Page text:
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Kinoshita's first film after the end of World War II is a wrenching, superbly wrought tale about a liberal-minded Japanese family torn apart by war and imperialist politics. Morning for the... See full summary »
Schoolteacher Hisako Oishi struggles to imbue her students with a positive view of the world and their place in it, despite the fact that she knows full well that most of them will die in the war. Written by
Jim Beaver <email@example.com>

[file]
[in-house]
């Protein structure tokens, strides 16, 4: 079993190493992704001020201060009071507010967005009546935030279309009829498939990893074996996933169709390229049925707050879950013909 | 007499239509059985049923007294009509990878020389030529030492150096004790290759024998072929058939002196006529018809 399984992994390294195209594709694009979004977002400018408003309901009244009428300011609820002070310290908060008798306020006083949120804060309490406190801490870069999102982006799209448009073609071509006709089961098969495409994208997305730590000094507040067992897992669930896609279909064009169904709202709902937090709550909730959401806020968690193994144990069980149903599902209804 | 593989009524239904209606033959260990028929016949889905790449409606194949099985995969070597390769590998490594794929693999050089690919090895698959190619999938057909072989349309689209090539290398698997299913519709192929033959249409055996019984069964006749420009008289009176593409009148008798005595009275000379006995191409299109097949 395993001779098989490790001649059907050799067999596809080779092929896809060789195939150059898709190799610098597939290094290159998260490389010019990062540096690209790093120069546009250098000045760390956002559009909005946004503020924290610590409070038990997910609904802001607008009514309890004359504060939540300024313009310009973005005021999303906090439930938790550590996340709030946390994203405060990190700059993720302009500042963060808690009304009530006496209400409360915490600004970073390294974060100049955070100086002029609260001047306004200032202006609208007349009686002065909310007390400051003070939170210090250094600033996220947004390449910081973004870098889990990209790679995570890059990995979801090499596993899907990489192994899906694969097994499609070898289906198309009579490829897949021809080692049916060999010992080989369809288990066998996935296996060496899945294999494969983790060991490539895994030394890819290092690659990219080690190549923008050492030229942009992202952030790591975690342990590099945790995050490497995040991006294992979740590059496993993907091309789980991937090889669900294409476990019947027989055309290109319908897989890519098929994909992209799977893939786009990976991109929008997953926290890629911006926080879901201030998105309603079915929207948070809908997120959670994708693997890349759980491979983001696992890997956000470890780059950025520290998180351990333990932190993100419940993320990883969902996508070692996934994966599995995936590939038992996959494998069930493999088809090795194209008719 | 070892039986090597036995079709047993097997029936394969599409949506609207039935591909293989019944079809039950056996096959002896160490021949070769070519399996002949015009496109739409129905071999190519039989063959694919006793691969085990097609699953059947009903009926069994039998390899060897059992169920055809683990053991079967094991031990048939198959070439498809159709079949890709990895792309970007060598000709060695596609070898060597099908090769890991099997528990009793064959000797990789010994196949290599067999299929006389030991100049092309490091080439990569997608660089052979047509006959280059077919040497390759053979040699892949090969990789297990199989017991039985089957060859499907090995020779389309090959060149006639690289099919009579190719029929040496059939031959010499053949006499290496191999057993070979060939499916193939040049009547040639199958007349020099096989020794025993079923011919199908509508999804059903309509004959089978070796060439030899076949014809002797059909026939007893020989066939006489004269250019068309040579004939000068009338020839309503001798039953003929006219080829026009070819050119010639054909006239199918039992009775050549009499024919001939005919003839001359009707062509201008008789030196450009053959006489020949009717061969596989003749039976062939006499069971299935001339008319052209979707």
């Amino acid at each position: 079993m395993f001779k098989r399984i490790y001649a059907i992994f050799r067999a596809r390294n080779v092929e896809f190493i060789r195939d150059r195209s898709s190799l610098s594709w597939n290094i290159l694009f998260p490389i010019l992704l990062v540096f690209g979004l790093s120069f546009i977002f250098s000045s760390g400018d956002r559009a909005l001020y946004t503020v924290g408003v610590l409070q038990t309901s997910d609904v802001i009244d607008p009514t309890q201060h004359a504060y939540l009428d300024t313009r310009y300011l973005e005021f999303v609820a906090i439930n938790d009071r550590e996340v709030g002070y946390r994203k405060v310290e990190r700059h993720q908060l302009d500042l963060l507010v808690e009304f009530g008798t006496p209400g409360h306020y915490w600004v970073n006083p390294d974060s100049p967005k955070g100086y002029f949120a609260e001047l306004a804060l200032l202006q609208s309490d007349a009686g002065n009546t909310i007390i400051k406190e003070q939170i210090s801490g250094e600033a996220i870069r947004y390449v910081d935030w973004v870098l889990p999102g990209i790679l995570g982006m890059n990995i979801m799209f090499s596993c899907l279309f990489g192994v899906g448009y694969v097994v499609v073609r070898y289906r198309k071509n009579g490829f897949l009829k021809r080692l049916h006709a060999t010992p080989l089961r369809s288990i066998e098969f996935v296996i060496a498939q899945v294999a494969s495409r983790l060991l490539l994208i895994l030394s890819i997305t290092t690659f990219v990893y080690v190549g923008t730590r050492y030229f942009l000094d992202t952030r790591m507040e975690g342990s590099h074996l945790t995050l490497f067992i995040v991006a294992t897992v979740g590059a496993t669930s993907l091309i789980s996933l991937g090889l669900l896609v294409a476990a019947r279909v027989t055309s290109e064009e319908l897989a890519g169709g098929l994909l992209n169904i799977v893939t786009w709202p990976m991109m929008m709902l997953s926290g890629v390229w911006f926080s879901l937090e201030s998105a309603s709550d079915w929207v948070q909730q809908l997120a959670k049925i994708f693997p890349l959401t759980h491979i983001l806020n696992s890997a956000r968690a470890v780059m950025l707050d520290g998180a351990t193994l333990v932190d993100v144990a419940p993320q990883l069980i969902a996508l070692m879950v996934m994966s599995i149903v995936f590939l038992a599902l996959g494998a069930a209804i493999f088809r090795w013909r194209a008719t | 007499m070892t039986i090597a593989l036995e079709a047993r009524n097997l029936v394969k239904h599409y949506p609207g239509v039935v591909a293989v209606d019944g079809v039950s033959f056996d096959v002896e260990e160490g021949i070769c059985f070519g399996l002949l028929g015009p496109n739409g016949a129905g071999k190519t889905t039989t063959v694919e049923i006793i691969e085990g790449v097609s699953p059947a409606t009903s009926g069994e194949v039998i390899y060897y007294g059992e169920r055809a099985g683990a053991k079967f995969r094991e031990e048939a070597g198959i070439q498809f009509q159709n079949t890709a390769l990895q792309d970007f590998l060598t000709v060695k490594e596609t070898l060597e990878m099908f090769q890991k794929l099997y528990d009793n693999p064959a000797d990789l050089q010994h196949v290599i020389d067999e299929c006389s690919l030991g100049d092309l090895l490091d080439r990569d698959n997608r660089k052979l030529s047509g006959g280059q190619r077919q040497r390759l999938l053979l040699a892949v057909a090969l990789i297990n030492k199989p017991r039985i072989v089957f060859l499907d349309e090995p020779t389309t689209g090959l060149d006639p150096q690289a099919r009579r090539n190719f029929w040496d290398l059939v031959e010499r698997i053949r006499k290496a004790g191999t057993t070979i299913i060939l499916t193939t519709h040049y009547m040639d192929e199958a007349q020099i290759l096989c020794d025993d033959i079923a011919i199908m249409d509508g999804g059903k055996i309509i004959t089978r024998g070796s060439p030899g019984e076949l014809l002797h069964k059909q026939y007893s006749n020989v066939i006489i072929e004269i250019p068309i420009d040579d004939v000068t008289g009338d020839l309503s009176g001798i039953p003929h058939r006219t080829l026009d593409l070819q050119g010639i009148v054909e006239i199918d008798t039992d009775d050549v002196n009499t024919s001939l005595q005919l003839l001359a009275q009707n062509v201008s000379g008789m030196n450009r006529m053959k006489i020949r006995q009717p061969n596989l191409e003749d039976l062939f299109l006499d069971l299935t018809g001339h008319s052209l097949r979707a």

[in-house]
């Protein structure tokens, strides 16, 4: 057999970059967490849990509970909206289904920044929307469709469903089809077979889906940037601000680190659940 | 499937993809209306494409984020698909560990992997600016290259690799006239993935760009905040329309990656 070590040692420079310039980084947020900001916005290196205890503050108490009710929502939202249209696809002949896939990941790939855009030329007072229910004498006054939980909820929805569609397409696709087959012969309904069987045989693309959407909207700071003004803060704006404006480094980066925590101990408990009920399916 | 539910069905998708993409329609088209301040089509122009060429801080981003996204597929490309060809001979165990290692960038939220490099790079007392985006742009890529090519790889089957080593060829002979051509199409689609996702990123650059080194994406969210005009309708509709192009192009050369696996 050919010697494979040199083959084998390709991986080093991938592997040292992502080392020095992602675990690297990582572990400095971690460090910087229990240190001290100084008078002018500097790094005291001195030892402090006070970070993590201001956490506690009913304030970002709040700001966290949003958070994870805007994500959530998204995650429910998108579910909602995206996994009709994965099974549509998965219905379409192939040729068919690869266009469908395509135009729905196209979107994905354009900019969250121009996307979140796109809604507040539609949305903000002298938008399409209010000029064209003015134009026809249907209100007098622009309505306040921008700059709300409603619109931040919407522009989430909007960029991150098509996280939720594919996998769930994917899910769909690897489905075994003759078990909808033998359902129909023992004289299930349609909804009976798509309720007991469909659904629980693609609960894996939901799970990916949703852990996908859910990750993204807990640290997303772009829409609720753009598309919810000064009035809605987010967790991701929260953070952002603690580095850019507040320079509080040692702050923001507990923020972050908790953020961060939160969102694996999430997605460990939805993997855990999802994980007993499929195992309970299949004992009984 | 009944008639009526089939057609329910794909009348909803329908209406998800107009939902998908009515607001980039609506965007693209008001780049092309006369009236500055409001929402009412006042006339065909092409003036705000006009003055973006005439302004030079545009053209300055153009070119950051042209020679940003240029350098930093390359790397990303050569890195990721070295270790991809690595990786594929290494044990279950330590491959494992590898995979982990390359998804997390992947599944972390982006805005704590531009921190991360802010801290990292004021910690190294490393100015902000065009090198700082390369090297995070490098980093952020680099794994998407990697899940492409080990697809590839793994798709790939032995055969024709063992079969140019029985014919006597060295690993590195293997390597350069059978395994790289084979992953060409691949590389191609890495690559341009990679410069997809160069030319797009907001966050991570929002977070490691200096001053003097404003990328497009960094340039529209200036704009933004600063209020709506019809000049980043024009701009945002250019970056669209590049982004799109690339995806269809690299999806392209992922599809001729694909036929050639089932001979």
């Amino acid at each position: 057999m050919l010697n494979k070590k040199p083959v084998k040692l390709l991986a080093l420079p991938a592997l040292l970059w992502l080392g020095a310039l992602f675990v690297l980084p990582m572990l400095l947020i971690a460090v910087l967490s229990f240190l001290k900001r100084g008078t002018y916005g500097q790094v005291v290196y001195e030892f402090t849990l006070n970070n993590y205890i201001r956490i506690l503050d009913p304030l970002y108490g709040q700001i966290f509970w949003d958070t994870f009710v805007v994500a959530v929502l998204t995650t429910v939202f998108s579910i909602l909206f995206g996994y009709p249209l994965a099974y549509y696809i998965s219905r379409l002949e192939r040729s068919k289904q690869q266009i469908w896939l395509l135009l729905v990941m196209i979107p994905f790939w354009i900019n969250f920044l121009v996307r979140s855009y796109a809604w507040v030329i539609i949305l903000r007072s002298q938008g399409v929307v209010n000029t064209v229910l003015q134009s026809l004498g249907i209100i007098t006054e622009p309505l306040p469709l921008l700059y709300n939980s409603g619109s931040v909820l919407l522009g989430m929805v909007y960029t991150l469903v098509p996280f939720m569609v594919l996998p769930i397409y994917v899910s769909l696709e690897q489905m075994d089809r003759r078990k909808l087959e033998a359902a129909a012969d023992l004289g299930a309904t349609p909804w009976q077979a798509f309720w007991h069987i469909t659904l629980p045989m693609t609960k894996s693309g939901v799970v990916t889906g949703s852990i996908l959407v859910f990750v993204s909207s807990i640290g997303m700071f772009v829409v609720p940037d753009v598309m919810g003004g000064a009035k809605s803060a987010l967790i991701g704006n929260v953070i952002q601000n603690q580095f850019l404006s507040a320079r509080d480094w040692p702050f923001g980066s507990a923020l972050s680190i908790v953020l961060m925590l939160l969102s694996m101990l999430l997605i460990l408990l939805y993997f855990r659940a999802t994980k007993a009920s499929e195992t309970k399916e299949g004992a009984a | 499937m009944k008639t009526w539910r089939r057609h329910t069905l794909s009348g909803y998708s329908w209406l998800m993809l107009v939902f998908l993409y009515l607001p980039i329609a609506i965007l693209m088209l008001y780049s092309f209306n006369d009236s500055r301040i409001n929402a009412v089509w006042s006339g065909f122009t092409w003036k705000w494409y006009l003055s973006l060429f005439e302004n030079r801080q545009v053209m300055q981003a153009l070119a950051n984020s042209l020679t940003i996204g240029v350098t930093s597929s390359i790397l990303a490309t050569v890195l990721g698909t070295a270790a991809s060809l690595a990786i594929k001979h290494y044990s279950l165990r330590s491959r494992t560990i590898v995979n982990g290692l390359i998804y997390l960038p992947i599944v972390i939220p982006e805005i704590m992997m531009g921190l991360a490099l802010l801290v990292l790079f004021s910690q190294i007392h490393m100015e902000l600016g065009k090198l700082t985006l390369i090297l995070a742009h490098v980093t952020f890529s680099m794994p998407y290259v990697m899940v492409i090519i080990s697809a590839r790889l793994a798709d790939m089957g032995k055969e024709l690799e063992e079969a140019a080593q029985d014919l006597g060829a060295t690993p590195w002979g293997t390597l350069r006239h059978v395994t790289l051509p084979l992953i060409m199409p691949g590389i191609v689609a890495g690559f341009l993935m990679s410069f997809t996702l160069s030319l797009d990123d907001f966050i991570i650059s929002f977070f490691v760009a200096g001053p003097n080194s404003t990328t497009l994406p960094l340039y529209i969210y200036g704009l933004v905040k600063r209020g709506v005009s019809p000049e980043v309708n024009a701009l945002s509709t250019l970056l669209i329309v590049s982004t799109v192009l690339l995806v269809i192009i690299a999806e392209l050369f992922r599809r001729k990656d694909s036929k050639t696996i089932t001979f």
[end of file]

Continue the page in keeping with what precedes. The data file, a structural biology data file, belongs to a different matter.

It was a pleasure for me to see this lovely movie, a film I've really wished to see in the last four years but I couldn't do it until today. I heard about this movie when I lived in Japan and visited Shodoshima island, where "Eiga Mura" (Cinema Village), the place this film was made, can still be visited and the atmosphere of the past can be enjoyed. To be honest, I must say that "Nijushi no hitomi" wasn't for me the "exceptional film" I expected to see, but anyway it has been a pleasant experience. The life of the rural teacher, from the start of her career (in the mid 20's) to the time she retakes her teaching position after having become a widow (in the 40's, after the end of WWII), is an interesting guide to discover the traditional life and mentalities in the small islands of Seto (Japan Inland Sea). A good point for this film: it is usually said that this is an "anti-war" film. Well, it is true that the teacher shows a clear position against the wars Japan was involved (the war against China and the later Pacific War against the USA), but this film mustn't be considered as a pacifist pamphlet: the honest position of the teacher against the war is just one more detail in this complete description of how life should be in rural Japan during those difficult prewar, war and postwar years. A film that should be shown in every school around the world.
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